Two Somali pirates who hijacked a South African yacht off the coast of Tanzania last November were sentenced to up to seven years in prison by a Dutch court.
Tried under a law which gives the Netherlands international jurisdiction over piracy, the two hijackers and three other Somalis were also convicted of piracy, a court in Rotterdam said in a statement.
One member of the “Choizil” yacht’s crew was rescued by a European Union anti-piracy task force, but two others were taken ashore as hostages and have not been heard from since, Reuters reports
The pirates, all in their early 20s, were heavily armed with machine guns and bazookas, the court said. Involvement in hijacking could not be proved for the three other men.
The five suspects will serve out their sentences — ranging between four and a half years and seven years — in the Netherlands unless the prosecutor asks them to serve it elsewhere, a court’s spokeswoman said.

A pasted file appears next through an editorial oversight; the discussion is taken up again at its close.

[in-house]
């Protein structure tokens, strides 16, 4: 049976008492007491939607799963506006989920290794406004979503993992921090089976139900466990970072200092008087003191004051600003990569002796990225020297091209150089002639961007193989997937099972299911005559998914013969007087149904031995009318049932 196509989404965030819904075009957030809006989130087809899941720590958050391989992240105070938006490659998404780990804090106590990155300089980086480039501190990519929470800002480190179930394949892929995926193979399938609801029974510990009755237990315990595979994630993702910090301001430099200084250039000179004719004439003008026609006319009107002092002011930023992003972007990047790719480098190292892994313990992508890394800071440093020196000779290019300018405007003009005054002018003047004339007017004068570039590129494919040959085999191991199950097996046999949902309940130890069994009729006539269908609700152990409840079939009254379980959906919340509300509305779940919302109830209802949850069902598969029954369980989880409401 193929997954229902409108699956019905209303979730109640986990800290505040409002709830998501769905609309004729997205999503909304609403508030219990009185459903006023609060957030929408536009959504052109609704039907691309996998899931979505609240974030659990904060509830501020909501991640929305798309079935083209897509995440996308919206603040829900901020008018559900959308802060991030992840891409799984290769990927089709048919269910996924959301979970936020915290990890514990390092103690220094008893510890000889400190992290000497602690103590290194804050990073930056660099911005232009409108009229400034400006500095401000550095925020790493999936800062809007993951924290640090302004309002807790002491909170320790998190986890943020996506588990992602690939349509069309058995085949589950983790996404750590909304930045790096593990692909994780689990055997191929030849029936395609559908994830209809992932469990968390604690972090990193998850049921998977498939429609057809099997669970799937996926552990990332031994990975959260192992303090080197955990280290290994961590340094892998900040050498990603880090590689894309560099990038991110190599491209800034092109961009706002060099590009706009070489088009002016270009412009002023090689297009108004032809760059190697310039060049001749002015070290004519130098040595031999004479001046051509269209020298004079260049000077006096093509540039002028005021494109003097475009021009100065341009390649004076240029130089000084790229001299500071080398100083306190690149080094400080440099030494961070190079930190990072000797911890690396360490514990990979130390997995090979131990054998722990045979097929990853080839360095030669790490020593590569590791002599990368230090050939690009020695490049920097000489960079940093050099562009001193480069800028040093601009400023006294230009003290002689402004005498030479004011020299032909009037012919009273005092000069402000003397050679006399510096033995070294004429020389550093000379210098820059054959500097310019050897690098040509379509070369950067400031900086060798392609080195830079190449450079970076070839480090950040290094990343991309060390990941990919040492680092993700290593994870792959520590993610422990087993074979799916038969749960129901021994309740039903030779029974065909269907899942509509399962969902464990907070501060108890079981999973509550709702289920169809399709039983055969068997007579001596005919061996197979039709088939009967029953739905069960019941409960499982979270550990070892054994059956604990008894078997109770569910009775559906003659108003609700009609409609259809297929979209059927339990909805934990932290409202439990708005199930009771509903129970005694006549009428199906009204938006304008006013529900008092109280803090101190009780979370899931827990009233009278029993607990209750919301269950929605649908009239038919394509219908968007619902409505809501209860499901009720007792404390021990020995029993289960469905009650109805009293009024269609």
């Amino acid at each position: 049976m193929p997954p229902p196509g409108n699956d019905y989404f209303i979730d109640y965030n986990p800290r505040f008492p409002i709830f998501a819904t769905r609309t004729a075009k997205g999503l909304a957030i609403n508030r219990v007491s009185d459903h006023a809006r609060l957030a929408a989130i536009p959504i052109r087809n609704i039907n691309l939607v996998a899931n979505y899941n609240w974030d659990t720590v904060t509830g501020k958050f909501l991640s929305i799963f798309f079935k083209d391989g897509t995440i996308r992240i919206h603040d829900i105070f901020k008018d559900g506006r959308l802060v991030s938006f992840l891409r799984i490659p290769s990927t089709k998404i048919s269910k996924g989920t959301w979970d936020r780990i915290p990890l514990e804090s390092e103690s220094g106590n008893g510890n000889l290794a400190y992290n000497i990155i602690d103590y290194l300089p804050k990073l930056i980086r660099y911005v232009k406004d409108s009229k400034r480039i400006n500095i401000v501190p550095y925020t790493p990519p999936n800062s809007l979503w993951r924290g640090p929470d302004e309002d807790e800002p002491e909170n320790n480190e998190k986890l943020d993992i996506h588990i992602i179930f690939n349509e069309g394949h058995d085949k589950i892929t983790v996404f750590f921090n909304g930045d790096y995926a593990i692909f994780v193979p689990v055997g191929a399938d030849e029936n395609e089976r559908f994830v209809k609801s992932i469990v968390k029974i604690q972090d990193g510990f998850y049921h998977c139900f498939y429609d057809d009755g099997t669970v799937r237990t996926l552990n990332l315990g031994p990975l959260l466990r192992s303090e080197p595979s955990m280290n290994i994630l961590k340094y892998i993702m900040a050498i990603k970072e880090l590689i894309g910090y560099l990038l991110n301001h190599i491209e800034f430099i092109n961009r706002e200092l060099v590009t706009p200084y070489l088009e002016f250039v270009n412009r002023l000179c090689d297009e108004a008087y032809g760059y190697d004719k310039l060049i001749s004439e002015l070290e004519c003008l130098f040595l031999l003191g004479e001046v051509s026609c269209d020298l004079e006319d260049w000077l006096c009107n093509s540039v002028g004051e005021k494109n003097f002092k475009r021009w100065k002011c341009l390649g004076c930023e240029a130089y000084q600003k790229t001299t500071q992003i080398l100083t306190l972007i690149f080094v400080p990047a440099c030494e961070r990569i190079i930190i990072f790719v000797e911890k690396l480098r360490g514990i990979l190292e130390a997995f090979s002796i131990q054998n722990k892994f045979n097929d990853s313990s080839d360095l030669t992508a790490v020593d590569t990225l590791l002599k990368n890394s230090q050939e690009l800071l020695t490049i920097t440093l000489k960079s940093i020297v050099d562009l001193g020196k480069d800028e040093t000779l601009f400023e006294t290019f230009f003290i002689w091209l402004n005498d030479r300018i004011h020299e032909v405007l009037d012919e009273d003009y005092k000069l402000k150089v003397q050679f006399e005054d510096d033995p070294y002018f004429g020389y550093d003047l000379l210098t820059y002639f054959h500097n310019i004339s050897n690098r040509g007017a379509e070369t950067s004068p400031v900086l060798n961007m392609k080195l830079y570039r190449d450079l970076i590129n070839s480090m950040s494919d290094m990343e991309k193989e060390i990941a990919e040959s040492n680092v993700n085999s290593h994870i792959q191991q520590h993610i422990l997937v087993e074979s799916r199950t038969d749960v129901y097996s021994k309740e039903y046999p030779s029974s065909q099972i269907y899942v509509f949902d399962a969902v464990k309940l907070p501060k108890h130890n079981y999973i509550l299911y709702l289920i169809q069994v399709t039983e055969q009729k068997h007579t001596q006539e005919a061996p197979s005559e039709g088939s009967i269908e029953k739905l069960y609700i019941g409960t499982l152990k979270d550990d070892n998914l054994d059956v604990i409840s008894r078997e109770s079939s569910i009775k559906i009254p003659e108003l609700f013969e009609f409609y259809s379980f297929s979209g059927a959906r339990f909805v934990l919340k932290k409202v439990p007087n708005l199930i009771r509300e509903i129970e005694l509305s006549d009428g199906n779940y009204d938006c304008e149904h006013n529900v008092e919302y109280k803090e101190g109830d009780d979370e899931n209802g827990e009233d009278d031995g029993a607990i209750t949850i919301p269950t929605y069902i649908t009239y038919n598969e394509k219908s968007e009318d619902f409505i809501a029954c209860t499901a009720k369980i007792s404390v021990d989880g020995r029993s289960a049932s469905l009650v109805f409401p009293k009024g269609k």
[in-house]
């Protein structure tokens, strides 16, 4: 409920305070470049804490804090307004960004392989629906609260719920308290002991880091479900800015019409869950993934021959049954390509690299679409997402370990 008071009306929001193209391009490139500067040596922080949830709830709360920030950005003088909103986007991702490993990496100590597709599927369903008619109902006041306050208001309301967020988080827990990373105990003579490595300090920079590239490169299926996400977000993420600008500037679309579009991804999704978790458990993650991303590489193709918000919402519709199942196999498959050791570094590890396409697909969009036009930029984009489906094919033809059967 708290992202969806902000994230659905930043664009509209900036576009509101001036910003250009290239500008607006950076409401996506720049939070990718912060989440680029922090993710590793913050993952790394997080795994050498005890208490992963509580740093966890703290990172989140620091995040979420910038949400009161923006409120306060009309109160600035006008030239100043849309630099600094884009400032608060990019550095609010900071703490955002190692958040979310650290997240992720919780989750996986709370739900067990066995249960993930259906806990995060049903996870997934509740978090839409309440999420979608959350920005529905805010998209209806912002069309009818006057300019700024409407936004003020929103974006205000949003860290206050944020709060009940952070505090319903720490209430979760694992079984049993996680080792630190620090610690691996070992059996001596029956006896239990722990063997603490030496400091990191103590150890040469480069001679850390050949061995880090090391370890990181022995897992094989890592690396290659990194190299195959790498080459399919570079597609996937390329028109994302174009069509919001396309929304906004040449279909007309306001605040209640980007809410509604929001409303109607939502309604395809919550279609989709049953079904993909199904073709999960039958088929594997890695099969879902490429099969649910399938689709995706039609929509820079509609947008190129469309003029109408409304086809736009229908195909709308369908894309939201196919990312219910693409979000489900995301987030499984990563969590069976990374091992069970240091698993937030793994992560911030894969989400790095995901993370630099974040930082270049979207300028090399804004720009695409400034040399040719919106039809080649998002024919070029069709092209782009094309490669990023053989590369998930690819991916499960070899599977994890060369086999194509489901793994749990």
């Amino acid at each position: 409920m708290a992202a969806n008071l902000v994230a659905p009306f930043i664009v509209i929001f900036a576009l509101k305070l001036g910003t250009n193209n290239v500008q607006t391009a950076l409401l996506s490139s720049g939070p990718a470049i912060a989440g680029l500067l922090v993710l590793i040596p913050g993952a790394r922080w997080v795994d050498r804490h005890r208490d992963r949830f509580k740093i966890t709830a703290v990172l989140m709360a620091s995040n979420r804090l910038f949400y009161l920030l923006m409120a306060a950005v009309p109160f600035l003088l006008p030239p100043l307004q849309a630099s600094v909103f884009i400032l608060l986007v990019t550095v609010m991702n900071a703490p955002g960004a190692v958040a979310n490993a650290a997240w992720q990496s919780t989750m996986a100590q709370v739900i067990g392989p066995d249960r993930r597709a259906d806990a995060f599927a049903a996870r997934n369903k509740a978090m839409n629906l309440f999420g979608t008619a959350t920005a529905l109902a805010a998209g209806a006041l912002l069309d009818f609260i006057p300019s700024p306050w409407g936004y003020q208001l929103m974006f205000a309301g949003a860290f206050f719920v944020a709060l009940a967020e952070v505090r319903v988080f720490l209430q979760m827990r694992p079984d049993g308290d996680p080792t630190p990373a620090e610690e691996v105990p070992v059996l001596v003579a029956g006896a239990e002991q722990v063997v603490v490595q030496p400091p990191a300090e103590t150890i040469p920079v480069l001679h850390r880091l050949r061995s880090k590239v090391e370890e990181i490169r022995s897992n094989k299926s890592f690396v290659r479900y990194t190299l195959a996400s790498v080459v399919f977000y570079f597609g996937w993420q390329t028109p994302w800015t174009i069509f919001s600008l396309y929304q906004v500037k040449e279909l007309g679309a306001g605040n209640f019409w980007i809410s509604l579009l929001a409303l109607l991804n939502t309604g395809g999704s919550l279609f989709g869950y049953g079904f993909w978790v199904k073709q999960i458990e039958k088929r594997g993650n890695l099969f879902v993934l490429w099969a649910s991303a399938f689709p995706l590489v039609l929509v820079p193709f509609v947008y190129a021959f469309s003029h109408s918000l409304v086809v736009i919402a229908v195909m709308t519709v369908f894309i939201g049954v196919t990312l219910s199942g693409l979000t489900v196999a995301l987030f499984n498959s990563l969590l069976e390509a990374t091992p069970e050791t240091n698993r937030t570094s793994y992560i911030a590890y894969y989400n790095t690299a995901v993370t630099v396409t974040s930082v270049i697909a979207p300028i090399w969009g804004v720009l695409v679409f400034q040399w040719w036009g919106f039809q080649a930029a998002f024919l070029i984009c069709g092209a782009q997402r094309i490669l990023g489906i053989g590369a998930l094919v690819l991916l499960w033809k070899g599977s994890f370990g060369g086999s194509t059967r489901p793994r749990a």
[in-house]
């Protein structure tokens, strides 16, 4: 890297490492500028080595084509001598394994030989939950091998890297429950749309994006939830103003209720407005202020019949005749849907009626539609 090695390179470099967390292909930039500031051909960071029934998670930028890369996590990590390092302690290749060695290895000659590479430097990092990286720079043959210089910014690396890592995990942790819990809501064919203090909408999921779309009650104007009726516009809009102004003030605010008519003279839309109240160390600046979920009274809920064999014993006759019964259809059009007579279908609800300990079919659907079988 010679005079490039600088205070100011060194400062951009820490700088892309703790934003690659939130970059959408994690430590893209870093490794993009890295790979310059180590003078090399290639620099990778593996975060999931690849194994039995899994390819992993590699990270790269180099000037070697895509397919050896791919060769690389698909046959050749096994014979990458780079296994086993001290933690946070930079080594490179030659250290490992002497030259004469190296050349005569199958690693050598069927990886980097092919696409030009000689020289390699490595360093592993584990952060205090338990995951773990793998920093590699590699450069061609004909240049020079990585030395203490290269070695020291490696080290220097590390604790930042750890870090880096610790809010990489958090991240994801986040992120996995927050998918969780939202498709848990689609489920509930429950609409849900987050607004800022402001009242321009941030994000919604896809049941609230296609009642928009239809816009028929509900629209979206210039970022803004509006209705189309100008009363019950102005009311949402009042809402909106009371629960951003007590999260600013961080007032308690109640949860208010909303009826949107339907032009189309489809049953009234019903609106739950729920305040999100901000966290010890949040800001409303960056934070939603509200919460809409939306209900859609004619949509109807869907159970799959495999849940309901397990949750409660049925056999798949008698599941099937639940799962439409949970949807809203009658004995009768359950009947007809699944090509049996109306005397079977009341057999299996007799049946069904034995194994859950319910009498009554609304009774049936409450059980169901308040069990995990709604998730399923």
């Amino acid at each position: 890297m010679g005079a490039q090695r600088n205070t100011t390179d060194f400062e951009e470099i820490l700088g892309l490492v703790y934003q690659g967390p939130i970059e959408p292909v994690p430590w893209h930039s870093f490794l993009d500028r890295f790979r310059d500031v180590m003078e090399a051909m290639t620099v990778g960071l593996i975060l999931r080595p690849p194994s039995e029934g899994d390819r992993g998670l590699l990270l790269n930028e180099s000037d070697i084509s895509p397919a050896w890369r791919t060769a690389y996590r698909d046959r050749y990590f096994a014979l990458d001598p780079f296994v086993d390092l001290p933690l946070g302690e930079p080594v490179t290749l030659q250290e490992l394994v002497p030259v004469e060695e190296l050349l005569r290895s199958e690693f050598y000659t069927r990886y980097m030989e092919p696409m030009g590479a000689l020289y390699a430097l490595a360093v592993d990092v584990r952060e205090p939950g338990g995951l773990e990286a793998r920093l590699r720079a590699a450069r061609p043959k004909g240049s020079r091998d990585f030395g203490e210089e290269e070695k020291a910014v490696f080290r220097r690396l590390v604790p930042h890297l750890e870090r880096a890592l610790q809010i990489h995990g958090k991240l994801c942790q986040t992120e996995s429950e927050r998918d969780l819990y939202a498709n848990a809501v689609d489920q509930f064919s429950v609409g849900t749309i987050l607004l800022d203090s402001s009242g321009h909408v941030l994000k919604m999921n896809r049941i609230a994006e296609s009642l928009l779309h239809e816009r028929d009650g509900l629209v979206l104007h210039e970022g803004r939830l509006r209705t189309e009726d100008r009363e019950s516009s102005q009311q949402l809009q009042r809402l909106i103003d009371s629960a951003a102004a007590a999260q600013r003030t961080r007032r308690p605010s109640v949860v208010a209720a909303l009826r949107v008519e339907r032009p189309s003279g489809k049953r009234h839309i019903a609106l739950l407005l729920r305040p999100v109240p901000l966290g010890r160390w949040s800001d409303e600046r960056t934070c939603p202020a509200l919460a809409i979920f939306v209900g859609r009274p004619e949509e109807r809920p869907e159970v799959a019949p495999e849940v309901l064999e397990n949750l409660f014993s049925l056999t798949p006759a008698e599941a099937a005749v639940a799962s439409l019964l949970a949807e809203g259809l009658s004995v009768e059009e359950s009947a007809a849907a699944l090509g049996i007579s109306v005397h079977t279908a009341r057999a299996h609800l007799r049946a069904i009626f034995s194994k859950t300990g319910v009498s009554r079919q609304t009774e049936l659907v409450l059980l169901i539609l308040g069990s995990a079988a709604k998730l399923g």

Many vessels including oil tankers have been seized in the Indian Ocean and the Gulf of Aden in recent years by armed pirates seeking tens of millions of dollars in ransoms.
The cost of international piracy on world trade is put at billions of dollars a year but, because of the huge distances involved, navies struggle to contain the crisis.
Even when alleged pirates have been captured, it has proved difficult to put them on trial because of disagreements over which country should try them, and because Somalia lacks the legal infrastructure to carry out prosecutions.
Piracy attacks on world shipping rose by a third in the first half of this year and became increasingly violent, the International Maritime Bureau said in July, but added that successful hijackings had declined due to navy patrols.
Underlining the seriousness of the crisis, the United Nations Security Council backed the idea in April of special courts to try captured Somali pirates but put off a decision on thorny issues such as where to locate them.